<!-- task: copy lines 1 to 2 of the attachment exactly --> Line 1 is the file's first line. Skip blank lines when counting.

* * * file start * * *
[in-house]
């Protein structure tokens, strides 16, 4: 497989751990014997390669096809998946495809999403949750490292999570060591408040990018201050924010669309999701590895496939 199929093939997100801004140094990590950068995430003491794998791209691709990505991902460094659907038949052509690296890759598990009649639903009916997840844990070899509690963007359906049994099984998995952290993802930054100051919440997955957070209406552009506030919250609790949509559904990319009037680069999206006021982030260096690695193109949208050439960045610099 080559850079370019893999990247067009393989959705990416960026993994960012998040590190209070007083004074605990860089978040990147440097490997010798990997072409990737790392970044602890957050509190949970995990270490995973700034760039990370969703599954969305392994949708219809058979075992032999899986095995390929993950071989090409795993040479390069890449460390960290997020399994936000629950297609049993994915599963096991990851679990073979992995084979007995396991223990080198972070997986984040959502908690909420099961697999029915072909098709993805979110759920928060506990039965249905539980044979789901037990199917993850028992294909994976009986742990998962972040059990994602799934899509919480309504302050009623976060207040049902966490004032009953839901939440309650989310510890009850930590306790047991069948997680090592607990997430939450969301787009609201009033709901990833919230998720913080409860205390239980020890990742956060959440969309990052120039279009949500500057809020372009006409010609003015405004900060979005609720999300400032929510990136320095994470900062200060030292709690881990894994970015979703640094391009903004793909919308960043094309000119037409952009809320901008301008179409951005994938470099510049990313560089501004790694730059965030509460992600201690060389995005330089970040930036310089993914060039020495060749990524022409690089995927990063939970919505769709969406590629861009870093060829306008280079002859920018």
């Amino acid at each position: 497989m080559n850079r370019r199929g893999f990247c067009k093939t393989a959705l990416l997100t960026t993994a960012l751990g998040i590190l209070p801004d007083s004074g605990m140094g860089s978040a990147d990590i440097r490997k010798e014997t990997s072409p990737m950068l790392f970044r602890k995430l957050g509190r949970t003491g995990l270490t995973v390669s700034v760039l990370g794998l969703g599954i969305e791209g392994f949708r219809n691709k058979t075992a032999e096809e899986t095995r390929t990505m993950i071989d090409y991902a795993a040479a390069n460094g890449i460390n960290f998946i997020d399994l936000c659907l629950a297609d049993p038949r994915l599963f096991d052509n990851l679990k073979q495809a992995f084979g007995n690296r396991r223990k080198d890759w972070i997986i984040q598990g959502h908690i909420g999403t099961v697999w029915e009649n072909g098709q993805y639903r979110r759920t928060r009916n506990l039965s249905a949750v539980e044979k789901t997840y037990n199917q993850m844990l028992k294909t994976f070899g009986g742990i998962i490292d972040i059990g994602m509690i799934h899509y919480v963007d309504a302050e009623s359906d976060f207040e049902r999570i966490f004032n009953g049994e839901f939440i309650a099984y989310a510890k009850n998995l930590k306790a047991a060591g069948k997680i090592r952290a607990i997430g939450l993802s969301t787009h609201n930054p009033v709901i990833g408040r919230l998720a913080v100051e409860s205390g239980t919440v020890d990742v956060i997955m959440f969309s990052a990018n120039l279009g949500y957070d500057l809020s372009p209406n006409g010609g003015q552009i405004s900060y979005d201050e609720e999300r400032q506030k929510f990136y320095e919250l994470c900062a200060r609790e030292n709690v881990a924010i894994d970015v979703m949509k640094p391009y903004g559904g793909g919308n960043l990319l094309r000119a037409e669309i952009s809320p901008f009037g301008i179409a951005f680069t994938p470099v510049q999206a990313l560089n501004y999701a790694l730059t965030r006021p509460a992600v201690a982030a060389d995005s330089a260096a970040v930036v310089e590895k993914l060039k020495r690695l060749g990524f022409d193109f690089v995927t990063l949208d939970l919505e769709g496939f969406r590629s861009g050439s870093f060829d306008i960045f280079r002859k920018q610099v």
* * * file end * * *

[in-house]
């Protein structure tokens, strides 16, 4: 497989751990014997390669096809998946495809999403949750490292999570060591408040990018201050924010669309999701590895496939 199929093939997100801004140094990590950068995430003491794998791209691709990505991902460094659907038949052509690296890759598990009649639903009916997840844990070899509690963007359906049994099984998995952290993802930054100051919440997955957070209406552009506030919250609790949509559904990319009037680069999206006021982030260096690695193109949208050439960045610099 080559850079370019893999990247067009393989959705990416960026993994960012998040590190209070007083004074605990860089978040990147440097490997010798990997072409990737790392970044602890957050509190949970995990270490995973700034760039990370969703599954969305392994949708219809058979075992032999899986095995390929993950071989090409795993040479390069890449460390960290997020399994936000629950297609049993994915599963096991990851679990073979992995084979007995396991223990080198972070997986984040959502908690909420099961697999029915072909098709993805979110759920928060506990039965249905539980044979789901037990199917993850028992294909994976009986742990998962972040059990994602799934899509919480309504302050009623976060207040049902966490004032009953839901939440309650989310510890009850930590306790047991069948997680090592607990997430939450969301787009609201009033709901990833919230998720913080409860205390239980020890990742956060959440969309990052120039279009949500500057809020372009006409010609003015405004900060979005609720999300400032929510990136320095994470900062200060030292709690881990894994970015979703640094391009903004793909919308960043094309000119037409952009809320901008301008179409951005994938470099510049990313560089501004790694730059965030509460992600201690060389995005330089970040930036310089993914060039020495060749990524022409690089995927990063939970919505769709969406590629861009870093060829306008280079002859920018």